Human rights advocates say that the Citizenship Amendment Act (CAA), which was passed by the Indian parliament in 2019 to allow for fast-track naturalization for non-Muslim religious minorities who arrived in India before 2014 from the three neighboring Muslim-majority countries of Afghanistan, Pakistan and Bangladesh, has emerged as a crucial tool weaponized against Muslims. Their clear exclusion has perhaps been the single largest blow to India’s secular character. Critics argue that the act is a clear violation of the Indian constitution that brings into question whether religious and ethnic diversity has a place in India’s future. And so, 73 years on from the enactment of the Indian constitution, a central question continues to vex the country: Who is an Indian citizen?
Seventy-three years after the enactment of the Indian constitution, a central question continues to vex the country: Who is an Indian citizen?
Under India’s Foreigners Act of 1946, a “foreigner” is defined quite plainly as a person “who is not a citizen of India.” But in Assam, linguistic, religious and ethnic divides have papered over the state’s acceptance of minorities, resulting in the formal declaration of foreigners.
Proving that Ray was an Indian citizen would require verification of the many, many documents she had kept all her life, familiar with the whims of an arbitrary legal system. They were neatly folded inside a plastic sleeve, stored in a small box above her cupboard, safe from the destruction of annual floods during the monsoon. The sleeve contained her husband’s land ownership documents from 1971, her father’s name on national voter lists from 1965, her voter ID and unique ID card (also known as Aadhaar), along with signed attestations from a justice of the peace and the local village chief that Ray has been a resident of Ekrabari for most of her life.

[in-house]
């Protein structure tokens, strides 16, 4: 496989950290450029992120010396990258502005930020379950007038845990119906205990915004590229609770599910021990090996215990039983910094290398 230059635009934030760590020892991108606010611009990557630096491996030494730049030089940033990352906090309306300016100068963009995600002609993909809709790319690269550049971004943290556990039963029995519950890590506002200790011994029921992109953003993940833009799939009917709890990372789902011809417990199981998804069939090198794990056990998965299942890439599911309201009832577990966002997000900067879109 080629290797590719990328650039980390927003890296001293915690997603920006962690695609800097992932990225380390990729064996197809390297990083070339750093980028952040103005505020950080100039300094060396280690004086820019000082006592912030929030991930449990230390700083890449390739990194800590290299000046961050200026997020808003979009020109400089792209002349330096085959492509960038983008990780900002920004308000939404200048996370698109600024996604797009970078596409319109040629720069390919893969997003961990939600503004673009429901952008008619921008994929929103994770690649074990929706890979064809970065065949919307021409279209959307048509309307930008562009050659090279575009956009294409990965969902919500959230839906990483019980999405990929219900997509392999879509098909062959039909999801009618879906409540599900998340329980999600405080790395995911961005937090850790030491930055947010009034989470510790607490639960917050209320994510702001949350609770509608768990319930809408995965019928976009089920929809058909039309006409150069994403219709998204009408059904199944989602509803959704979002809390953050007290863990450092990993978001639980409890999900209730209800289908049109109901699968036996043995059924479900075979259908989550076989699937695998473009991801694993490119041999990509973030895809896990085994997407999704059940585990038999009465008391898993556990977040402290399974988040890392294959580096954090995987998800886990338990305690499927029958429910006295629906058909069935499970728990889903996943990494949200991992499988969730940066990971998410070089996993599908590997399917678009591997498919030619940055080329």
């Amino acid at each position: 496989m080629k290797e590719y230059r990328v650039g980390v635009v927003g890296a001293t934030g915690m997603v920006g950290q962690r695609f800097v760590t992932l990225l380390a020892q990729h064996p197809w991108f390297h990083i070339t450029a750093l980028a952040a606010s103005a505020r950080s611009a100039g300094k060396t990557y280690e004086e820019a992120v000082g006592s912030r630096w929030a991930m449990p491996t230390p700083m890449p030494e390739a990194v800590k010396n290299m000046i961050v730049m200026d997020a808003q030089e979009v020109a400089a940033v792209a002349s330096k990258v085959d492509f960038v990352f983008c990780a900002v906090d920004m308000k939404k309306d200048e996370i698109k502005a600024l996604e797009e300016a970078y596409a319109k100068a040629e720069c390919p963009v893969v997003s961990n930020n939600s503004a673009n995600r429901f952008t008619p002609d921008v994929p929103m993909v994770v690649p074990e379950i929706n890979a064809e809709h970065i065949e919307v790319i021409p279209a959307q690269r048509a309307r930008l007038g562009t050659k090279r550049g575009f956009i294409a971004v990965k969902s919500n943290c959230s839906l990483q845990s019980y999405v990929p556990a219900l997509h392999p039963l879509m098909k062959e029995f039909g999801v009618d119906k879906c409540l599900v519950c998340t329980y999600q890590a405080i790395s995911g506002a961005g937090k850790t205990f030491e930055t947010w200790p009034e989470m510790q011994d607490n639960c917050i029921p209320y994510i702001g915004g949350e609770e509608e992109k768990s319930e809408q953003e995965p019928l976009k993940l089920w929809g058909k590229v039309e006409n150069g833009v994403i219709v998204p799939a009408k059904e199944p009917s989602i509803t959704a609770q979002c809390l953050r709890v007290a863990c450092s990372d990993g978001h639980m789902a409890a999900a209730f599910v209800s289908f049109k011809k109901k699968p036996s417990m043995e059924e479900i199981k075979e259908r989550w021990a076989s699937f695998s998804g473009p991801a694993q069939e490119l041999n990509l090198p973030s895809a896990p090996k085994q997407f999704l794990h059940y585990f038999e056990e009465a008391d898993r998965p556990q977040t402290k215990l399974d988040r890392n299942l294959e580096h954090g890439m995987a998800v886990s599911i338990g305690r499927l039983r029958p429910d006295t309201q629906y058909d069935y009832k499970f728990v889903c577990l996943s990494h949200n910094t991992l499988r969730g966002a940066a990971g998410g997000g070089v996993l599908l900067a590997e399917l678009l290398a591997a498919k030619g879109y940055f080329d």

Each document traced Ray’s lineage to India, but, ultimately, doubt lingered because she was a woman. She didn’t own the land she lived on; her husband had. She didn’t vote; her father did. She didn’t have a job to show employment; her son did. Worse still, since Ray could never furnish the documents during her ex-parte court hearing, could the foreigners’ tribunal even say with certainty that she was telling the truth?
In her work Gendered Citizenship, the scholar Anupama Roy writes that “feminists of all strands” argue that “citizenship is gender blind.” Focusing on equal application of regulations, “fails to take cognizance of the fact that modern societies are steeped in patriarchal traditions.”
In the context of Assam, and India more broadly, almost all women have been relegated to the domestic sphere in a divide between public and private space, discouraging female public identity outside the home. Manorama Sharma, a professor at the North-Eastern Hill University in Meghalaya, describes a “widespread panic” among women over the requirement to submit forms to the NRC when that body first began including names in its citizens registry. At least two women committed suicide because they could not find the necessary documents to prove their lineage.
The exclusion of women from the citizenship debate also extends to their ability to defend their citizenship. At hearings, the police and court officials often address the men who accompany women. If Ray, who is a widow, had been informed of her hearing, she would have had to leave the house to travel hundreds of miles alone to her court hearing. But she never left her backyard, let alone her village or district, by herself.